Hunter S. Thompson’s Ten Best Albums of the 1960s

I’ve been busy working on an essay for Beatdom #7, titled, “Hunter S. Thompson and the Music of the 1960s.”

Anyway that knows anything about HST knows that’s a pretty broad topic, with plenty of material to study. HST was a music fiend. He once said, “I’ve been arguing for years now that music is the New Literature, that Dylan is the 1960s’ answer to Hemingway.”

My research brought me across a 1970 letter that he wrote to Rolling Stone editor John Lombardi, that contains “Raoul Duke’s” ten best albums of the 1960s…

1)     Herbie Mann’s 1969 Memphis Underground

2)     Bob Dylan’s 1965 Bringing It All Back Home (especially noted as “Mr. Tambourine Man” in his letter)

3)     Dylan’s 1965 Highway 61 Revisited

4)     The Grateful Dead’s 1970 Workingman’s Dead

5)     The Rolling Stones’ 1969 Let it Bleed

6)     Buffalo Springfield’s 1967 Buffalo Springfield

7)     Jefferson Airplane’s 1967 Surrealistic Pillow

8)     Roland Kirk’s “various albums”

9)     Miles Davis’s 1959 Sketches of Spain

10)  Sandy Bull’s 1965 Inventions

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8 Comments to “Hunter S. Thompson’s Ten Best Albums of the 1960s”

  1. I thought he would have placed Jefferson Airplane higher…

  2. Of the 60s….

    That was a weird time (of which I only remember the second half) and that is a half weird list. It includes artists that represent the hippie thing he often… ahem… “beat” down…

    Still..a man without contradictions is a retard…

    60s music was a kind of promise that could never be kept and no one expressed it better than Hunter in Vegas, in the passage in which he talked about looking at the Rockies (???) and seeing where that wave crested…

    • Oh yes, his favourite passage. He liked visitors to read it to him throughout his later years.

      There’s a great passage at the start of Fear and Loathing in America, where he talks about the music of the sixties. He keeps referring, throughout his letters, to music being “the New Literature.” He jokes about learning to play the flute because writing is dead. Jefferson Airplane, Bob Dylan and the Grateful Dead, he claimed, spoke more intelligently than any writer since Hemingway.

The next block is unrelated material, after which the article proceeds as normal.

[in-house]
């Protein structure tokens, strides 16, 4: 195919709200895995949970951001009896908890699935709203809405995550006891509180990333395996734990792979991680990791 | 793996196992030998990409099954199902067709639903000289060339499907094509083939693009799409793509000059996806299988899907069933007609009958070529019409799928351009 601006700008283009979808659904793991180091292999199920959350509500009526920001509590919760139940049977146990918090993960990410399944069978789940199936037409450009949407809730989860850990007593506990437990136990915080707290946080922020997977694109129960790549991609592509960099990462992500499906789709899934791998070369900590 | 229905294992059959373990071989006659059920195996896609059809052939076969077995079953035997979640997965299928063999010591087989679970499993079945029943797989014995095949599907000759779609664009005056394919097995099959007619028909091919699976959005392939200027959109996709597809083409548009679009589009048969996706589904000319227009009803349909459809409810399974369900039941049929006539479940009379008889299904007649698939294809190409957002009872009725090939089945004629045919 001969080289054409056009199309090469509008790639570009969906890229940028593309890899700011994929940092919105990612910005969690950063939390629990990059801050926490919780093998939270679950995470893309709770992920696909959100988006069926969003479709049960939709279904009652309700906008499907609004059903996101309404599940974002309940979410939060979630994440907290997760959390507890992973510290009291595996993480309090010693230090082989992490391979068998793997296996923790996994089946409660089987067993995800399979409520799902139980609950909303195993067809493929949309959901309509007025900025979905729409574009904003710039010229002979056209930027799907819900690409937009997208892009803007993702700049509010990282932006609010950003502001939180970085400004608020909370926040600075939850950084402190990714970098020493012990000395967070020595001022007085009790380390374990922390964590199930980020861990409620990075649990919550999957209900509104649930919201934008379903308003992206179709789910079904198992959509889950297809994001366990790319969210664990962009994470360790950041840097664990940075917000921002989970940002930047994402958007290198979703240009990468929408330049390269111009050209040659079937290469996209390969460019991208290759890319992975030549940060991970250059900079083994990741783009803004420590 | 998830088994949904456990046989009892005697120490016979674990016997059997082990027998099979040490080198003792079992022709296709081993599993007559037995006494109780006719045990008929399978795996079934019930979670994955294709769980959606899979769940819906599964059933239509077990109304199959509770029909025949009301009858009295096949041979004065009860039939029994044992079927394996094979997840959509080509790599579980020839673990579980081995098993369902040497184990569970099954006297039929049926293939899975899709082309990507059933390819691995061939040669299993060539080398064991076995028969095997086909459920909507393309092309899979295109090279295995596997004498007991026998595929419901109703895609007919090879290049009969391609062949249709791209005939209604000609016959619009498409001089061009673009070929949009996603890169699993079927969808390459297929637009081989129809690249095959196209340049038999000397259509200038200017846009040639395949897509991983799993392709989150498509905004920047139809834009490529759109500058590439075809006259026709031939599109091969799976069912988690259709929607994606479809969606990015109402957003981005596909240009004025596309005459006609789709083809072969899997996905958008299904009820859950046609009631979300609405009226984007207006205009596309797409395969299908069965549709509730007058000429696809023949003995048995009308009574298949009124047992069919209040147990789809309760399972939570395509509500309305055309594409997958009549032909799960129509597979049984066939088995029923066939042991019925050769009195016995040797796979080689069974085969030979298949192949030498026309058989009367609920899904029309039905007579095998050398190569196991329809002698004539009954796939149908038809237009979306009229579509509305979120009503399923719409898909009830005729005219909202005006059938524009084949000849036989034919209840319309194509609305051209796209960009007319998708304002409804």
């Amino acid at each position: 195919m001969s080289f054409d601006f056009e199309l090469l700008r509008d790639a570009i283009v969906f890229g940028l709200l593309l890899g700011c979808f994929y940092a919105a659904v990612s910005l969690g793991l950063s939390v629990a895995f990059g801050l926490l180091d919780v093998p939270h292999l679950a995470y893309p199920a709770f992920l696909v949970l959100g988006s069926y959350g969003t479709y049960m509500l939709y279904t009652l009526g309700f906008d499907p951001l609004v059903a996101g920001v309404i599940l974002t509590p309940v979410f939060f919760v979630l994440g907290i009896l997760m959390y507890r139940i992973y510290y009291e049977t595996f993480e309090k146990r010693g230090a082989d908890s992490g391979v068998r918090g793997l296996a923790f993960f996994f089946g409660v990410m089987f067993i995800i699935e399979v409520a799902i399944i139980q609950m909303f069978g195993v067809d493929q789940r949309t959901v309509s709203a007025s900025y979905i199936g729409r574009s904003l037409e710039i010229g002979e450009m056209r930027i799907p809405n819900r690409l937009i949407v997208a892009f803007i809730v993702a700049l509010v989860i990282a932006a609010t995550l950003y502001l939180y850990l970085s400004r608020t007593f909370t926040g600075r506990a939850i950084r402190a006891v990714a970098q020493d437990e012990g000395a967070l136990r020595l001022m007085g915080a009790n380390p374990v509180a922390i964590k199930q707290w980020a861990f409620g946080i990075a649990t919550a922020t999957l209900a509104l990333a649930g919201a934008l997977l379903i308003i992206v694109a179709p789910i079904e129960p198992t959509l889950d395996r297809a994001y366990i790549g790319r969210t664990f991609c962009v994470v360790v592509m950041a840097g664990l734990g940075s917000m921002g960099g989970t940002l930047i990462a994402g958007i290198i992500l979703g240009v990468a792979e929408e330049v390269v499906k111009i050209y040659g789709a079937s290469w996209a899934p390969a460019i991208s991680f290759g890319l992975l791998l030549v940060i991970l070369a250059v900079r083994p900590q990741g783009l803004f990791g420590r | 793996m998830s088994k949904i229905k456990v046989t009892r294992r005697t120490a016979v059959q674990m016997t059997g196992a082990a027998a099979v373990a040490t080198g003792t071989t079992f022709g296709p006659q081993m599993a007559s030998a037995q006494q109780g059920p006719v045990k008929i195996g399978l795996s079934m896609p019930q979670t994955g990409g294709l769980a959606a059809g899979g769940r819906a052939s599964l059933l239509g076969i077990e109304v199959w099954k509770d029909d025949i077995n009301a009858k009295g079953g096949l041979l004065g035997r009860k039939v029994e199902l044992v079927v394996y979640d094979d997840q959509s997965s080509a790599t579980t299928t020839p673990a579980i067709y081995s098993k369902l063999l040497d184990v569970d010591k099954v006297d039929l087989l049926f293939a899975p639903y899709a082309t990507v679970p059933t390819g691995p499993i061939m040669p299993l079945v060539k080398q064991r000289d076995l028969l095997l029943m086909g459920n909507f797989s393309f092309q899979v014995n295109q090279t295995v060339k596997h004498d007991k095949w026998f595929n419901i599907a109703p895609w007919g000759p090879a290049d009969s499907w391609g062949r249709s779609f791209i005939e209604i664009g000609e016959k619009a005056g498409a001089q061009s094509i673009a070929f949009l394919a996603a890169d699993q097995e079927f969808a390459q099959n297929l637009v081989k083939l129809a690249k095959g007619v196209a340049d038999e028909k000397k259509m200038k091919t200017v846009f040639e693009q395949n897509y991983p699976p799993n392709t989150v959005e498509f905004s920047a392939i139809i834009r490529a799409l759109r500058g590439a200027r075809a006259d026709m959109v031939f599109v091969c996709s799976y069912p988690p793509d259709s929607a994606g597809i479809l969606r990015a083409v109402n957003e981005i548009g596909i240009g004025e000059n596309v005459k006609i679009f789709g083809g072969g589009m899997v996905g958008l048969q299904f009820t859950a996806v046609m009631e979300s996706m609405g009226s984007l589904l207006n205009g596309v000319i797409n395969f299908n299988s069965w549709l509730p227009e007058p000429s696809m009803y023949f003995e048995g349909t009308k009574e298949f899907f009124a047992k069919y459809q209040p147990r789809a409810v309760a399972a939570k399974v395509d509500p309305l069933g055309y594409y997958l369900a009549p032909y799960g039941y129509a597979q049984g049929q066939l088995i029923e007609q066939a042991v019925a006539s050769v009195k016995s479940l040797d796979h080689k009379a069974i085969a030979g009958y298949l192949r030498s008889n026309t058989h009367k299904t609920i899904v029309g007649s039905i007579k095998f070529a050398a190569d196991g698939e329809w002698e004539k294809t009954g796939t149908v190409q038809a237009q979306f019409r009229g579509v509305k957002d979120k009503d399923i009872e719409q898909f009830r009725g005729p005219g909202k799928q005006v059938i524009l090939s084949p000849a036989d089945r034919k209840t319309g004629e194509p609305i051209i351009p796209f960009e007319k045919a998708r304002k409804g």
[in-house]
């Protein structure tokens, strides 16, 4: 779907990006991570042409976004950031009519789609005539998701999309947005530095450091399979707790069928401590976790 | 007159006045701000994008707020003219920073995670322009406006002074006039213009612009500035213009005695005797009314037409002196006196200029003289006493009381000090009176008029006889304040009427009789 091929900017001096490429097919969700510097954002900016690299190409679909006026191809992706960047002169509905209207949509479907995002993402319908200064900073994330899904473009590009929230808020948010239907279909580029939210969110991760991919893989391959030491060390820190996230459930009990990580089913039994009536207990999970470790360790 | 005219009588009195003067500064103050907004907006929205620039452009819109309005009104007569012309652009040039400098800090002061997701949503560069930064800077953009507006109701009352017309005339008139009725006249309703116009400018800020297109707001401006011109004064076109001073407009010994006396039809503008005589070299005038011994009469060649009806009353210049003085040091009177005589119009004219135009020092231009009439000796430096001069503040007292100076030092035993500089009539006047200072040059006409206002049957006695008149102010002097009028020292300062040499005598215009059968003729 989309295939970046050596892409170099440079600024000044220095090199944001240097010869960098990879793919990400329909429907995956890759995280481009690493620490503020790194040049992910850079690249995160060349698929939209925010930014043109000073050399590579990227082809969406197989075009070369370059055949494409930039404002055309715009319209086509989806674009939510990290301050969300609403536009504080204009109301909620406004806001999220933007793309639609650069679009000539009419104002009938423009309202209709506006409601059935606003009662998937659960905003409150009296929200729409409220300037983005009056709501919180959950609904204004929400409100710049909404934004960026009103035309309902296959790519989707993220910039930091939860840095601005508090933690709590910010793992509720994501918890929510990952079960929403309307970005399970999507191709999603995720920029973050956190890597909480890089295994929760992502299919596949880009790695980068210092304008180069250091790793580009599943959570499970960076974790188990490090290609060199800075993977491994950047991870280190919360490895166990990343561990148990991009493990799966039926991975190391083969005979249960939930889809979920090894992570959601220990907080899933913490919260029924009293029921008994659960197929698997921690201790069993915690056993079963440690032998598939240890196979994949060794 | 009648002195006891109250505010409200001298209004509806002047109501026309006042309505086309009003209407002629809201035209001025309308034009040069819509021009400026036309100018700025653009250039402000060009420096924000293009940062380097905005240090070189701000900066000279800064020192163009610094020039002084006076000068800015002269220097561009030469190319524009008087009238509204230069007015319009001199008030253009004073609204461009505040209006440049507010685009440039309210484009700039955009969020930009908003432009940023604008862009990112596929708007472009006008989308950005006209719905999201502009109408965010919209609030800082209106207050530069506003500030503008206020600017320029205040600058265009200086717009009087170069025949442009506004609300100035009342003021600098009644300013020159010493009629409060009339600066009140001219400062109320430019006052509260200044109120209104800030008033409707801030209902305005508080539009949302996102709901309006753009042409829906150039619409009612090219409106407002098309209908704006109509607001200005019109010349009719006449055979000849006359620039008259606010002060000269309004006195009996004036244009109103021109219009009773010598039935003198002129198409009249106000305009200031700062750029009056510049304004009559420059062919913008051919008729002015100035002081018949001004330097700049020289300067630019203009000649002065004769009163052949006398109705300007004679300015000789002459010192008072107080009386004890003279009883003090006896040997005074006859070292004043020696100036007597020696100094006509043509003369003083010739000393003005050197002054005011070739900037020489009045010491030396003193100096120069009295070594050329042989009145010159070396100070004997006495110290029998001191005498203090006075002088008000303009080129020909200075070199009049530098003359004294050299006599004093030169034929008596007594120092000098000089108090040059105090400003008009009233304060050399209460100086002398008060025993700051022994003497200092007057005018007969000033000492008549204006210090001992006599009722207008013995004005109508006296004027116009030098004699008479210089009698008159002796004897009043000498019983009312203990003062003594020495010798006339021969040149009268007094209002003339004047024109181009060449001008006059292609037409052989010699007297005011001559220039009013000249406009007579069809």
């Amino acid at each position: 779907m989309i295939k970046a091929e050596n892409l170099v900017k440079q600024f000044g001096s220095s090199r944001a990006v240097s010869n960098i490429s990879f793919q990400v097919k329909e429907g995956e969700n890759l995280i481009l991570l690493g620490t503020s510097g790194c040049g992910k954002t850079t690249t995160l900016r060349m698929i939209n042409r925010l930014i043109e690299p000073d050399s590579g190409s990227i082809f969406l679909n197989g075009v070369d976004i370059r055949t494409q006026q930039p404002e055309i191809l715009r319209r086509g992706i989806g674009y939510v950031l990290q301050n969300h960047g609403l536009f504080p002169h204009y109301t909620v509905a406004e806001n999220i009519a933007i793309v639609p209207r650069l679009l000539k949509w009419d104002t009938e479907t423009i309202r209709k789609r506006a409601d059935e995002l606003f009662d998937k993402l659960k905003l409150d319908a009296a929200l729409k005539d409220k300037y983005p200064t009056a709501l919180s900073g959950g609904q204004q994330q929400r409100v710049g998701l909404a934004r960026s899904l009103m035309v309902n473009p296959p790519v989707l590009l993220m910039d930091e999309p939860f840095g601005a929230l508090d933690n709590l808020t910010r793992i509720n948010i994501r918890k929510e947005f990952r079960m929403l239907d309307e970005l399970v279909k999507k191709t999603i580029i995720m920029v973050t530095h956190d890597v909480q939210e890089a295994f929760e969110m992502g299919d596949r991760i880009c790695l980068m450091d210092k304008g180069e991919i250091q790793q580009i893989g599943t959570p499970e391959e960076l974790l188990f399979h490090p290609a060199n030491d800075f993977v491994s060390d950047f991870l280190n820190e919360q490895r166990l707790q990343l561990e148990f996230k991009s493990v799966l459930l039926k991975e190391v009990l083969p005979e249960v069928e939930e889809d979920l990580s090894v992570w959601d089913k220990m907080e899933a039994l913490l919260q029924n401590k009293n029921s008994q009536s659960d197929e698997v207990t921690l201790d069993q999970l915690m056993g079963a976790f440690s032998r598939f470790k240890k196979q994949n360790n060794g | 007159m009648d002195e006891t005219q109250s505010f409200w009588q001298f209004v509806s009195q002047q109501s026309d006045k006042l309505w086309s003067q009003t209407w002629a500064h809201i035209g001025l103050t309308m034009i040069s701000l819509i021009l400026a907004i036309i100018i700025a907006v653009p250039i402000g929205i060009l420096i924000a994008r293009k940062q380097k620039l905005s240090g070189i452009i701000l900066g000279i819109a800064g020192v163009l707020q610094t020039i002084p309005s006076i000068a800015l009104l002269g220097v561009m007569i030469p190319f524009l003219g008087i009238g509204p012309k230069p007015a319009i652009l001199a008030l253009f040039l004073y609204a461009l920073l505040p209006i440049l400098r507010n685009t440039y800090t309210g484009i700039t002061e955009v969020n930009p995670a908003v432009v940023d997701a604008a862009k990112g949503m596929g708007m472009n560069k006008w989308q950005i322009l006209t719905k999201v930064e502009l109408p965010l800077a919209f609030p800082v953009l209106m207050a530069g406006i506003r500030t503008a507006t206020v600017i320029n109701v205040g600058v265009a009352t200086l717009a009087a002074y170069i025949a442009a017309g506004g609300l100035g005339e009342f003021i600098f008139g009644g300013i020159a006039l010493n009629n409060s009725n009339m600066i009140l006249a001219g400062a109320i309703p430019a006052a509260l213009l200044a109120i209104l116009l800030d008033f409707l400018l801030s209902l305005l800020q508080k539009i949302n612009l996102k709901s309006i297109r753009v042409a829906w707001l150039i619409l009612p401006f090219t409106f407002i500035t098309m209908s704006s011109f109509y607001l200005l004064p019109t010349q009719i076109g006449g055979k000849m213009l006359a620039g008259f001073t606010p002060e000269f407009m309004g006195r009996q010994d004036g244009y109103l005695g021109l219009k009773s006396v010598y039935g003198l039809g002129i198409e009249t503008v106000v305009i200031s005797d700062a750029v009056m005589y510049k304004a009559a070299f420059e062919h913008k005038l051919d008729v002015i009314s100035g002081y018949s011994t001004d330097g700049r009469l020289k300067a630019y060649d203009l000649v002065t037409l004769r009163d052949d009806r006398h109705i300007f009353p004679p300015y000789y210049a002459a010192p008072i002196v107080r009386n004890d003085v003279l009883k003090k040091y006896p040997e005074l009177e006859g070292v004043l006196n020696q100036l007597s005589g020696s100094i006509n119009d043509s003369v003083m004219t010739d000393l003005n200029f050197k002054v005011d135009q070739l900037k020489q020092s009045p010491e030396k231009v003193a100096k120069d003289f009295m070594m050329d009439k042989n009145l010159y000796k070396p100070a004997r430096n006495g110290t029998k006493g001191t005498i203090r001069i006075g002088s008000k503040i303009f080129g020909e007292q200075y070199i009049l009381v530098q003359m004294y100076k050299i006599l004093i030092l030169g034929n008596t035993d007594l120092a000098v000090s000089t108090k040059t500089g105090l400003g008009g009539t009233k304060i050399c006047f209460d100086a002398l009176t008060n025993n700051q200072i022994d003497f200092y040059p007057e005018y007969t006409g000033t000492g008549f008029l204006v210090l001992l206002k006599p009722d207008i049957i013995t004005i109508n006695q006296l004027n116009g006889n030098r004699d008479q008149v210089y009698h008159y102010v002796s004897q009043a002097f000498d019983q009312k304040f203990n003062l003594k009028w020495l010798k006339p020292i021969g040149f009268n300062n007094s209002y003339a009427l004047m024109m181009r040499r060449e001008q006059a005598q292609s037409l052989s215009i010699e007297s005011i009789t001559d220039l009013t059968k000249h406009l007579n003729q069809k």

3. At least six of these would be in my top 30, at least. Let it Bleed is one of my top 3.

    Then again I discovered a lot of the music I love through HST. The Grateful Dead particularly.

    • I’m not sure if I’ve discovered any music through HST, but he does make stuff cooler. His writing very much compliments the music of his era.

      • It was mostly the whole 60s counterculture thing… discovered through HST and thus the music. The Grateful Dead though I checked out specifically because he mentioned them a few times in F&L on The Campaign Trail ’72.

        love how two of the albums aren’t 60s at all…

  4. It’s interesting to know that the god of all writers listened to these exact tunes. Which in a way, makes them their own works of art. I read these in Fear And Loathing In America and I forgot the names of a few of which. The one that most stroke my interest was Memphis Underground, Hunter Thompson’s #1. Listening to it, I’m not sure the exact reason why it was his favorite, but it’s still quite intriguing to hear what he heard. Or perhaps it was an mescaline reason why he liked this so much. Either way, thank you for the post.
    -Bis Später, Brandon

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